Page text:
At Amazon, Giving In to Demands
By MOTOKO RICH and BRAD STONE
New York Times
February 1, 2010
After a weekend of brinksmanship, Amazon.com on Sunday surrendered to a publisher and agreed to raise prices on some electronic books.
Amazon shocked the publishing world late last week by removing direct access to the Kindle editions as well as printed books from Macmillan, one of the country’s six largest publishers, which had said it planned to begin setting higher consumer prices for e-books. Until now, Amazon has set e-book prices itself, with $9.99 as the default for new releases and best sellers.
But in a statement Sunday afternoon, Amazon said it would accept Macmillan’s decision.
On Friday, Amazon removed “buy” buttons from thousands of titles published by Macmillan, including recent best sellers like “Wolf Hall” by Hilary Mantel and “The Gathering Storm,” by Robert Jordan and Brad Sanderson. Customers who wanted to buy print editions could do so only from third-party sellers. Digital editions made for Amazon’s Kindle device disappeared.
In a strongly worded message on its Web site on Sunday, Amazon said that while it disagreed with Macmillan’s stance, it would bow to the publisher’s plan.
“We have expressed our strong disagreement and the seriousness of our disagreement by temporarily ceasing the sale of all Macmillan titles,” Amazon said. “We want you to know that ultimately, however, we will have to capitulate and accept Macmillan’s terms because Macmillan has a monopoly over their own titles, and we will want to offer them to you even at prices we believe are needlessly high for e-books.”
The face-off had set the already anxious publishing industry on edge. “I think everyone thought they were witnessing a knife fight,” said Sloan Harris, co-director of the literary department at International Creative Management. “And it looks like we’ve gone to the nukes.”
As of Sunday evening, the “buy” buttons had not yet been restored to Macmillan titles on Amazon. In a statement to Publishers Marketplace, an online industry newsletter, John Sargent, chief executive of Macmillan, said: “We are in discussions with Amazon on how best to resolve our differences. They are now, have been, and I suspect always will be one of our most valued customers.”
Under Macmillan’s new terms, which take effect at the beginning of March, the publisher will set the consumer price of each book and the online retailer will serve as an agent and take a 30 percent commission. E-book editions of most newly released adult general fiction and nonfiction will cost $12.99 to $14.99.
Those terms mirror conditions that five of the six largest publishers — Hachette Book Group, HarperCollins Publishers, Macmillan, Penguin Group and Simon & Schuster — agreed to with Apple last week for e-books sold via the iBookstore for the iPad.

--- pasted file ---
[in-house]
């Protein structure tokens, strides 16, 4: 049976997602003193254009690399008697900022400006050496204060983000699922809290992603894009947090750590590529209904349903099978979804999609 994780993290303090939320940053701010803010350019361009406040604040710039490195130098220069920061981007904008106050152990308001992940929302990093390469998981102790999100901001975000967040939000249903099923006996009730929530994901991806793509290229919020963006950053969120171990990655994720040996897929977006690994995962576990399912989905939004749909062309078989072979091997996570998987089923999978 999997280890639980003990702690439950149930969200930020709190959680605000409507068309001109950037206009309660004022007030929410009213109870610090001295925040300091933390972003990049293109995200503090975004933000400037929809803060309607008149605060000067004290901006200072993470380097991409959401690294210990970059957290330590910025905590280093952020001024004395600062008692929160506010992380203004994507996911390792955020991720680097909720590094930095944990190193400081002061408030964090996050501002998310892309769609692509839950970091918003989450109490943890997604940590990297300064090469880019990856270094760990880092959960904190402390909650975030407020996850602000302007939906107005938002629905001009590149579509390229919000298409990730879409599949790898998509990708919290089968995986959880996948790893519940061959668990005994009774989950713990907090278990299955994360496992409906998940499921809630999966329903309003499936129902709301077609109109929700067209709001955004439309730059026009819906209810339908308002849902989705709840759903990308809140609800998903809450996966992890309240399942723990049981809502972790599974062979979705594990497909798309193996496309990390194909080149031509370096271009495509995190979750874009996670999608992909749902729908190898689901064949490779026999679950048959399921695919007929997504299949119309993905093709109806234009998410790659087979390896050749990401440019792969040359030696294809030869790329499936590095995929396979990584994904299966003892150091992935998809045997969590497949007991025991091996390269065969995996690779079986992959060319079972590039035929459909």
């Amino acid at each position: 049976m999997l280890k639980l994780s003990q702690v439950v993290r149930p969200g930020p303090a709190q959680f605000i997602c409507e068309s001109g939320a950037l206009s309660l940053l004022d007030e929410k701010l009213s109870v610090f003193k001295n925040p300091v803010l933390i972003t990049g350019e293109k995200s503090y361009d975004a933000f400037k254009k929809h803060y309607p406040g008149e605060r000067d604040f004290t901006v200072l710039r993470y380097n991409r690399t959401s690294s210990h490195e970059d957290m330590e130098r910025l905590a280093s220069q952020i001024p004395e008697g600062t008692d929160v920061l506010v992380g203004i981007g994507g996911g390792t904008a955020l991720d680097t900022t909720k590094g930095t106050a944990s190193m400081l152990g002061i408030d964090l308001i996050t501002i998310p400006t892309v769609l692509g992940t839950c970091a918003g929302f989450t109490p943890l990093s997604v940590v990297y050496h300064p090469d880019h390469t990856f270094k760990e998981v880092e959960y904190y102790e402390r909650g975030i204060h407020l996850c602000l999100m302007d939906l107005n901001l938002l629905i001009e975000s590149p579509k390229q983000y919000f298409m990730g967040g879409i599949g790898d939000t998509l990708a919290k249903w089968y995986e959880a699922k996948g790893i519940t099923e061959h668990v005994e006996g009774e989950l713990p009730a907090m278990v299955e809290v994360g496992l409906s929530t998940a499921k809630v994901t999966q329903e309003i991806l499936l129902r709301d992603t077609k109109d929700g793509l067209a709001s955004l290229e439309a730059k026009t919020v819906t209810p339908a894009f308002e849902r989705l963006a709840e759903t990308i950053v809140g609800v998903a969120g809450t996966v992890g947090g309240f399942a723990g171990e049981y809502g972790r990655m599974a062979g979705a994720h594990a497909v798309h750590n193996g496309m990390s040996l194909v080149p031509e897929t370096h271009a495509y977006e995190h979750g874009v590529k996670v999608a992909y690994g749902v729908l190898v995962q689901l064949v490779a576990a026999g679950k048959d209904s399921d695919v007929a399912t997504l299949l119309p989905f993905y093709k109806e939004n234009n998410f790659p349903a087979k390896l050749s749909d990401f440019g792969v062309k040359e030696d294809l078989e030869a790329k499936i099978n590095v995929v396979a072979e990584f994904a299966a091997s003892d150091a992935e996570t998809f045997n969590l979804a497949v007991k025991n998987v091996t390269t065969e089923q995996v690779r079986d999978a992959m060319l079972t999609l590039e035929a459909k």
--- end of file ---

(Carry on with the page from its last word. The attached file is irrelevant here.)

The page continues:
For more than a year, publishers have been fretting about the price of digital books, which Amazon, as the dominant player in the fast-growing market, had effectively been able to set.
Last Thursday, Mr. Sargent flew to Seattle to explain the pricing and new sales model to Amazon. He said Amazon could continue to buy e-books on the same terms it does now — allowing the retailer to set consumer prices — but that the publisher would delay the release of all digital editions by several months after the hardcover publication.
Amazon buys and resells e-books in the same way it handles printed books, by paying publishers a wholesale price that is generally equivalent to half the list price of a print edition. Because Amazon has discounted the price of most new and popular e-books on its Kindle e-reader to $9.99, it loses money on most of those sales.
Amazon’s goal has been strategic: it aims to establish a low price for e-books that will have the ancillary benefit of helping it sell more Kindle devices.
Amazon’s decision is also a victory for Apple’s chief executive, Steven P. Jobs, who first pitched the idea of selling e-books under the agency model to book publishers earlier this year. Now Apple, whose iPad tablet is due in March, can compete on fairly equal footing with Amazon.
Book publishers, meanwhile, are volunteering to limit their digital profits. In the model that Amazon prefers, publishers typically collect $12.50 to $17.50 for new e-books. Under the new agency model, publishers will typically make $9 to $10.50 on new digital editions.
Apple’s stance in allowing publishers to set their own e-book prices (albeit within a limited range) is also a bit of a reversal. That is precisely the kind of arrangement it declined to offer TV networks and music labels, which have long railed against the 99-cent price of songs in iTunes.
Analysts say Amazon, which accounts for 15 to 20 percent of domestic book sales, probably realized it could not compete with Apple if it wasn’t offering the same range of content. “Amazon figured out pretty quickly that this was a battle they could not win,” said Mike Shatzkin, the chief of the Idea Logical Company, a consultant to publishers.
Amazon may still hope to play one asset to its advantage. Loyal Kindle users routinely give low ratings to books they perceive as too costly, or whose digital editions are delayed past the publication of the hardcover edition. These consumers could ostensibly reject costlier e-books.
Copyright 2010 The New York Times Company